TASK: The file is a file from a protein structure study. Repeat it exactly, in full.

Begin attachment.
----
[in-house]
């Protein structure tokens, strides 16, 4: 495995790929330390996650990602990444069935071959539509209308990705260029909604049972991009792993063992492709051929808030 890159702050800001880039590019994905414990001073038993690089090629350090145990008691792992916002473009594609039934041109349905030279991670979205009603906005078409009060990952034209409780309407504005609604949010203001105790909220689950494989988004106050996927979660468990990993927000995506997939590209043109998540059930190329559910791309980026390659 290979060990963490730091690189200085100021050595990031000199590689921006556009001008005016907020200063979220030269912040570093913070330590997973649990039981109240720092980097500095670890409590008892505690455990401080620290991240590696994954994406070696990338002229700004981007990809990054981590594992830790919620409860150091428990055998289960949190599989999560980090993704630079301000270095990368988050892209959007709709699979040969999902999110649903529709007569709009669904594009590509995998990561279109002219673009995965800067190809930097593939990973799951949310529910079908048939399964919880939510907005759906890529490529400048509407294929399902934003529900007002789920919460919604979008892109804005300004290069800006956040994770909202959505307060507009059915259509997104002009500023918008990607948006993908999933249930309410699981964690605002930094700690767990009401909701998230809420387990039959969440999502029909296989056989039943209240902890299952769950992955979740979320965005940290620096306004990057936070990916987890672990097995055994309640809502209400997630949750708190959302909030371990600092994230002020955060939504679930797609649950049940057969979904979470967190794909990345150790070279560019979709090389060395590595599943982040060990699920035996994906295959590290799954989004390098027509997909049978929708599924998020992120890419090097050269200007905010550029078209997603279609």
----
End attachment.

[in-house]
């Protein structure tokens, strides 16, 4: 495995790929330390996650990602990444069935071959539509209308990705260029909604049972991009792993063992492709051929808030 890159702050800001880039590019994905414990001073038993690089090629350090145990008691792992916002473009594609039934041109349905030279991670979205009603906005078409009060990952034209409780309407504005609604949010203001105790909220689950494989988004106050996927979660468990990993927000995506997939590209043109998540059930190329559910791309980026390659 290979060990963490730091690189200085100021050595990031000199590689921006556009001008005016907020200063979220030269912040570093913070330590997973649990039981109240720092980097500095670890409590008892505690455990401080620290991240590696994954994406070696990338002229700004981007990809990054981590594992830790919620409860150091428990055998289960949190599989999560980090993704630079301000270095990368988050892209959007709709699979040969999902999110649903529709007569709009669904594009590509995998990561279109002219673009995965800067190809930097593939990973799951949310529910079908048939399964919880939510907005759906890529490529400048509407294929399902934003529900007002789920919460919604979008892109804005300004290069800006956040994770909202959505307060507009059915259509997104002009500023918008990607948006993908999933249930309410699981964690605002930094700690767990009401909701998230809420387990039959969440999502029909296989056989039943209240902890299952769950992955979740979320965005940290620096306004990057936070990916987890672990097995055994309640809502209400997630949750708190959302909030371990600092994230002020955060939504679930797609649950049940057969979904979470967190794909990345150790070279560019979709090389060395590595599943982040060990699920035996994906295959590290799954989004390098027509997909049978929708599924998020992120890419090097050269200007905010550029078209997603279609």